By SYDNEY BOWLER
Capital News Service
LANSING – Michigan Sea Grant recently announced four new research projects with one common goal — protecting the Great Lakes.
It committed almost $1 million to the projects, including $225,000 from the Department of Environment, Great Lakes and Energy. In addition, university research partners contributed over $500,000 in matching funds.
Their major topics are water use, walleye, invasive mussel larvae and harmful algae blooms.
Sea Grant research program manager Michael Fraker said the projects were chosen because they “address topics that were identified by stakeholders as current areas of interest and need in the Great Lakes.”
Sea Grant is a cooperative program of the University of Michigan, Michigan State University and the National Oceanic and Atmospheric Administration.
A research project led by Michigan Technological University professor Gordon Paterson and assisted by professors Jill Olin and Trista Vick-Majors will investigate how invasive mussel larvae contribute to the flow of nutrients and energy in Lake Huron, particularly Saginaw Bay.
“Zebra mussels and quagga mussels have been quite a problem throughout the Great Lakes. One thing to consider is that when they spawn in the spring through fall, they create a tremendous amount of biomass from the larval stage, known as veligers,” said Paterson. “One of the consistent questions across the Great Lakes basin has been what happens to these veligers?”
“This project has received very good feedback from colleagues around the Great Lakes Basin as well, including a letter from the Canadian federal government,” Paterson said. “We’re very excited that the project is relevant regionally, locall, and, in a way, even nationally and internationally.”
He said the first field excursion is planned for sometime around the last week of May and that the research team expects to find a high density of mussel larvae.
The project received just under $200,000.
The overarching goal of one project with MSU and the state is to help state residents collaboratively manage their water at a more local scale and meet communities’ water needs, said the project leader, professor Adam Zwickle.
A 2008 law allows local water consumers to create water user committees that would work with the Department of Environment, Great Lakes and Energy to make collaborative management decisions, develop shared water-use solutions that prevent or resolve water use conflicts and make water withdrawal requests.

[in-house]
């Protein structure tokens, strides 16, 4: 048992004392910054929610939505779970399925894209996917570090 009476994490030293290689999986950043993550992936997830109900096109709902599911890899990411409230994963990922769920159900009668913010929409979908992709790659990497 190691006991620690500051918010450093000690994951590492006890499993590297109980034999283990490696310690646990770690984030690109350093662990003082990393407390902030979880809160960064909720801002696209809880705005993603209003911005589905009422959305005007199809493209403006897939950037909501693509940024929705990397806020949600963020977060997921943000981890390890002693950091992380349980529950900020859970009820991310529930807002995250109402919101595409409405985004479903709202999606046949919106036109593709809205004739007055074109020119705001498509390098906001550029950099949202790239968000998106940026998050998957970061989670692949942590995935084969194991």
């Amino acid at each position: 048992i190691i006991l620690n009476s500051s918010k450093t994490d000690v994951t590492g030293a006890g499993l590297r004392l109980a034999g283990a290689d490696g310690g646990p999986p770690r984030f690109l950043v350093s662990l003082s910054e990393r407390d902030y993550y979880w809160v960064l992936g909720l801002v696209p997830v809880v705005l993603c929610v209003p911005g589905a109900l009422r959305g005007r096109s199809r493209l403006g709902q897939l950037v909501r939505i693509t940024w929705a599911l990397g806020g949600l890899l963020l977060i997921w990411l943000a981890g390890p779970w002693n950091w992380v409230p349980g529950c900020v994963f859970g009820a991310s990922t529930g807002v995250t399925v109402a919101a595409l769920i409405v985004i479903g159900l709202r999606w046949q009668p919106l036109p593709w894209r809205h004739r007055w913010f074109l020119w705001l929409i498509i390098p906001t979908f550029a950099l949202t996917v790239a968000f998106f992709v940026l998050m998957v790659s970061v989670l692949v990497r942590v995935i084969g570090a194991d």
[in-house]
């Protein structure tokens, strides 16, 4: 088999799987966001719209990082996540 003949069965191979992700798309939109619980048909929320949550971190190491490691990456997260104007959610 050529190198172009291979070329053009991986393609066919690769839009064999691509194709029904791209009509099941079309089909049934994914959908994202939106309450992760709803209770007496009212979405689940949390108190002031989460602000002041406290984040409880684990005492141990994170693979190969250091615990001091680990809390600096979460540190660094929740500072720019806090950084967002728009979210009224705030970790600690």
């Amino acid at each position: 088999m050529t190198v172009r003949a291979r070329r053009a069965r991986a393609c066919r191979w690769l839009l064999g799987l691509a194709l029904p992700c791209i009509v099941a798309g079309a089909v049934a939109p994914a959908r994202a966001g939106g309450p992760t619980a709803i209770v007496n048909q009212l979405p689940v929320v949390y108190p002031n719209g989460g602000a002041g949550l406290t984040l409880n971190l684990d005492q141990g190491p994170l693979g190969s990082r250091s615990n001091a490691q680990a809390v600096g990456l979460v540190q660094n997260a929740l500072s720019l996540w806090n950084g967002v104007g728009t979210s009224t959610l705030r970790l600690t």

However, Zwickle said no water user committees have formed in Michigan.
“Our job is to first, understand why people have not come together to form these water user committees and, second, create a guide that will help people make these groups to collaboratively manage water resources at a local level,” Zwickle said.
From his previous research and experiences, Zwickle said he learned that sustainable natural resource management most often is done best at the community level because “local people know the intricacies of their local landscape and resources.”
The committees will eventually form in areas where water resources are limited, he said.
The two-year project received $349,878.
Another project funded by Sea Grant and led by MSU professor Chris Vandergoot will explore where walleyes spawn in Saginaw Bay to ensure better management of the fishery and habitat protection.
“We are looking at the movement of walleye and trying to identify potential lake or bay spawning populations within Saginaw Bay,” he said.
There are known spawning populations of walleye in the western basin of Lake Erie, in Green Bay inlet of Lake Michigan and in the Tittabawassee River, a major tributary of Saginaw Bay.
His team will also try to determine whether the Lake Huron-Saginaw Bay system operates similar to these other areas.
The team will place acoustic tags on 355 walleye and place acoustic receivers in the mouth of each river leading into the bay and on reefs. That will give researchers access to the movement data from the tagged fish.
“If I were to tag a fish in Lake Erie and it were to swim up the Detroit River into Lake Huron, I would get those detections back even though I’m not maintaining those receivers,” Vandergoot said. “It works like a data warehouse for this detection data.”
According to a Department of Natural Resources report, the Saginaw Bay walleye fishery plateaued in the mid-1990s when the bay was heavily dominated by small prey fish species and there was insufficient predation to maintain ecological balance.
The DNR “took some preemptive measures, did some stocking and enacted some different regulations to help this population recover,” Vandergoot said. “Today, the population is at a very high abundance relative to the last several decades.”
“The study will help refine management objectives and help manage the population moving into the future by determining if there are actually any bay spawning populations,” he said.
This project received $235,000, with $80,000 of it from the Great Lakes Acoustic Telemetry Observation System, the DNR and other research partners.
The last project, led by UM professors Vincent Denef and Melissa Duhaime, will map genetic variation in microcystis, a genetically diverse species of microscopic organisms.
The core question to be answered in this project is how do genetic differences influence microcystis’ ability to survive predators in harmful algal blooms?
The project will focus on two predators: quagga mussels and a type of zooplankton.
Denef’s team will then map the genotypes of the population to determine resistance and vulnerability toward predation. Overall, the study will illuminate the effects of microcystis on the food web.